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The Three Things You Need to Know to Build a Sales Team

Updated: May 22, 2022

If you are a small business owner, at some point you’ve had to sell your product or service to a customer. As your company has grown, you are now at an inflection point where you need a dedicated sales team. It’s a big investment, but you know it’s the right thing to do. The challenge is how to structure it, and how to ensure it is successful. In my career I’ve been given the opportunity to sell technology products using different strategies and have experienced the good and the bad. Here are the three key things you need to know. OK, there's more than three. But if you can nail these three you've created a solid foundation.

1) Invest in a CRM System – Customer relationship management software, or CRM, has a long history dating back to the 1990’s. CRM helps organize leads, customer information, account details, and sales opportunities in one centralized database, making it easier to manage your data. It also helps improve work productivity by allowing access to information by various groups across your company. Generally, CRM is cloud-based and is a critical cornerstone for a high performing sales organization. Do not, I repeat, do not kick the can down the road and try to manage your sales activities via email, spreadsheets, and other collaboration tools. I’ve seen small and large companies try to do this, and not only is it inefficient and a case of penny-wise and pound-foolish, but it is also asking for trouble down the road when someone from your sales team decides to leave and none of your sales opportunities are preserved for handoff internally. There are several CRM solutions available, but my recommendation is to stop your search and purchase a subscription to Salesforce. Make this your first commitment to an effective sales team strategy.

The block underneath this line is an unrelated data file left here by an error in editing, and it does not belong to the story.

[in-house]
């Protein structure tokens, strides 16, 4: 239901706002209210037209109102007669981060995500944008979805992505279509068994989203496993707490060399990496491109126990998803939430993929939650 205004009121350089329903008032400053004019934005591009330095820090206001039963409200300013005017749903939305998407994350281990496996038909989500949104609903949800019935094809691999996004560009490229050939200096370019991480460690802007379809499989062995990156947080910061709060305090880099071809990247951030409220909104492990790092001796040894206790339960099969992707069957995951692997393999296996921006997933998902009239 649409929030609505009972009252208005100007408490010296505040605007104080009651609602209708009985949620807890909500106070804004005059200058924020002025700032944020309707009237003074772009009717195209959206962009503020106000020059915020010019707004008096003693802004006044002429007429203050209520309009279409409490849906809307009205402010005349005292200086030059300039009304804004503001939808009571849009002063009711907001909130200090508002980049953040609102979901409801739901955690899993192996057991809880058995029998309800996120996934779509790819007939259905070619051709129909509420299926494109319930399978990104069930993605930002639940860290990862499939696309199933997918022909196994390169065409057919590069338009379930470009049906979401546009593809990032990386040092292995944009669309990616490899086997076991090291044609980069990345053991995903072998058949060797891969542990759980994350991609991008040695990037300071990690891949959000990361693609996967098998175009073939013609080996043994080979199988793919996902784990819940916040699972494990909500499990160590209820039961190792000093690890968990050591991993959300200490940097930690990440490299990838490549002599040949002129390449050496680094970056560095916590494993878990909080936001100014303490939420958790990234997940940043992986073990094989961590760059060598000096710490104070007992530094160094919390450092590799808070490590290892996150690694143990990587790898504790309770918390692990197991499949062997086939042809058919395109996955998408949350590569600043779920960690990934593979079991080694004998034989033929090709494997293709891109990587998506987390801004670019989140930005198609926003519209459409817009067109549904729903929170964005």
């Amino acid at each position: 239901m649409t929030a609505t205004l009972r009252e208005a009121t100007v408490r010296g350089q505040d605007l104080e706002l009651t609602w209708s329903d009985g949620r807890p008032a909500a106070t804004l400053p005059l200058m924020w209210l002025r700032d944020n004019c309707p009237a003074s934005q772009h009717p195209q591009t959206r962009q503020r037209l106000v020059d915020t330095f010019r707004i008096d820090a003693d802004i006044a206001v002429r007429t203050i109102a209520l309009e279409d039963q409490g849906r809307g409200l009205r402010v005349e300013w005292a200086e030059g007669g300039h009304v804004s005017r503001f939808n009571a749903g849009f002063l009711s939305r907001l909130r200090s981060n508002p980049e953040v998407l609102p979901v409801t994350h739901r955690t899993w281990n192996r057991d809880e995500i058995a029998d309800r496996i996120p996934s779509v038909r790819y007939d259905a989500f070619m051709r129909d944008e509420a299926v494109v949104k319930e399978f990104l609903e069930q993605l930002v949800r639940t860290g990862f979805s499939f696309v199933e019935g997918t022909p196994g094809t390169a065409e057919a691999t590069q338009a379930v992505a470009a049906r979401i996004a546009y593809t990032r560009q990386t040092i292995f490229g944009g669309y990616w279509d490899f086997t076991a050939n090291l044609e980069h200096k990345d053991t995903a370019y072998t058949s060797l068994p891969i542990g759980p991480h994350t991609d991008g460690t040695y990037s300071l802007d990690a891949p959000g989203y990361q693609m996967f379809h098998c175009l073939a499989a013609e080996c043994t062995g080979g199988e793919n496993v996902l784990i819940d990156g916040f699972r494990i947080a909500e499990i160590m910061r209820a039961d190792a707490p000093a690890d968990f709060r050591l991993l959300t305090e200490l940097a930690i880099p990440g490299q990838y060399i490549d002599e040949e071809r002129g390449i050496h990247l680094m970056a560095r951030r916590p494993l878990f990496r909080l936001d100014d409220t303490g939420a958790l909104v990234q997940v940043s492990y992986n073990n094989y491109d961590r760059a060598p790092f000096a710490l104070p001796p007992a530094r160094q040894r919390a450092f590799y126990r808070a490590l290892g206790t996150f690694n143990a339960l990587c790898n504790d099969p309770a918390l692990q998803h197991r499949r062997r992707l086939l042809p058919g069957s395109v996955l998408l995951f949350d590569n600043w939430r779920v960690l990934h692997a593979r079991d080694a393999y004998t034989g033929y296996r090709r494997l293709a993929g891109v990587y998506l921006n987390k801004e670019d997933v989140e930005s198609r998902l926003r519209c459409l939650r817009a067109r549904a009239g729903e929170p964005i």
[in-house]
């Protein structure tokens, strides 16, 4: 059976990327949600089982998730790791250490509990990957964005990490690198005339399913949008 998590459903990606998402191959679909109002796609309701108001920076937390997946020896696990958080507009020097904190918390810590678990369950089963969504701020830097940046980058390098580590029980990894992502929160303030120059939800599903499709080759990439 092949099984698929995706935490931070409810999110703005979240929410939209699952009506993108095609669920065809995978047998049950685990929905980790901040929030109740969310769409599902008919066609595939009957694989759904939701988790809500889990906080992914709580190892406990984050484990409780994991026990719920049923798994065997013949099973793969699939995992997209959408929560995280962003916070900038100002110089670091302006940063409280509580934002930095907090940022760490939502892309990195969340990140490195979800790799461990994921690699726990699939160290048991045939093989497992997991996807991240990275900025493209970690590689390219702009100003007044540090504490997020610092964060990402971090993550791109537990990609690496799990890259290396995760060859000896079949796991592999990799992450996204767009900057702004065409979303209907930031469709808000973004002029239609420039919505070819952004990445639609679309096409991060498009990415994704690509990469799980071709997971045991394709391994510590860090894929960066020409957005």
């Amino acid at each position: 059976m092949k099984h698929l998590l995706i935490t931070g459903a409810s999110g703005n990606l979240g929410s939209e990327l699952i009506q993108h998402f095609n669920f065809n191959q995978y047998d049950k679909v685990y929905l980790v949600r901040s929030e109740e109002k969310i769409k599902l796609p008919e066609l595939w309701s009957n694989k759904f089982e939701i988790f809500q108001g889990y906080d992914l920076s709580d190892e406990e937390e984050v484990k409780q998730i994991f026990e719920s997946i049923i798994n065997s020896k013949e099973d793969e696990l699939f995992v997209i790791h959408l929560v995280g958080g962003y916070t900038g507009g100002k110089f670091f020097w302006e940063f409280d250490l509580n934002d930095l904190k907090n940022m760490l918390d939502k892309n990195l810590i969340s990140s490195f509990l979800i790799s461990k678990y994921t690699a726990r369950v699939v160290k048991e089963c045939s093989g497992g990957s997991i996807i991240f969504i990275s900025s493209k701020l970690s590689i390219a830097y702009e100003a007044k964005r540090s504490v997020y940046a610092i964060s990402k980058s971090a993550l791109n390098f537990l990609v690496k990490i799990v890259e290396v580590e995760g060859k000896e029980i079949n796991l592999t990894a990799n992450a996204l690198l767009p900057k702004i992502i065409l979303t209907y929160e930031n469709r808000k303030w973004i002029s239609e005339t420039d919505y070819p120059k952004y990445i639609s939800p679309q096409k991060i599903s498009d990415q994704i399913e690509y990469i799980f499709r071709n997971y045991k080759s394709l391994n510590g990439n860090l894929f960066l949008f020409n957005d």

2) Select The Right Sales Channel – Different products are best sold with the right sales channel in mind. For example, trying to sell a house online without any human interaction is impossible. Likewise, would selling a $9.95 pillow direct to consumers with a nationwide sales organization be a smart idea? Of course not since selling online would a much better strategy. So what are the options you need to consider for business-to-business sales?

First is direct sales. It is all about your salesperson identifying someone with an interest (hopefully that lead comes from Marketing, more on that in another blog), understanding the situation that the prospect finds themselves in, the problem they have, the implication of that problem, and the need they have to solve that problem (hopefully yours!). Direct sales is most appropriate for a technical product where the salesperson needs to have an in-depth knowledge of the product and the application. I like to say that direct sales is a full-contact sport, and it demands a lot of effective communication.

The second approach is distribution sales. Typically best for lower priced, non-technical products, you negotiate an agreement with a distribution company to stock inventory of your product and re-sell it using their sales team. In exchange you sell the product to the distributor at a discount, and they ultimately determine or negotiate the sales price to the end user. But don’t think you are out of the sales business! These distributors need to be managed, in particular your sales team (smaller because of this distribution strategy) needs to train the distributor sales reps on the features and benefits of your product and why they should be selling it. You need to understand that distributors are selling a LOT of products and some of them might be competing products. This dynamic from your salesperson to the distributor sales rep is best described as educate, motivate, and communicate. How your team does that is in some ways more complex than direct sales.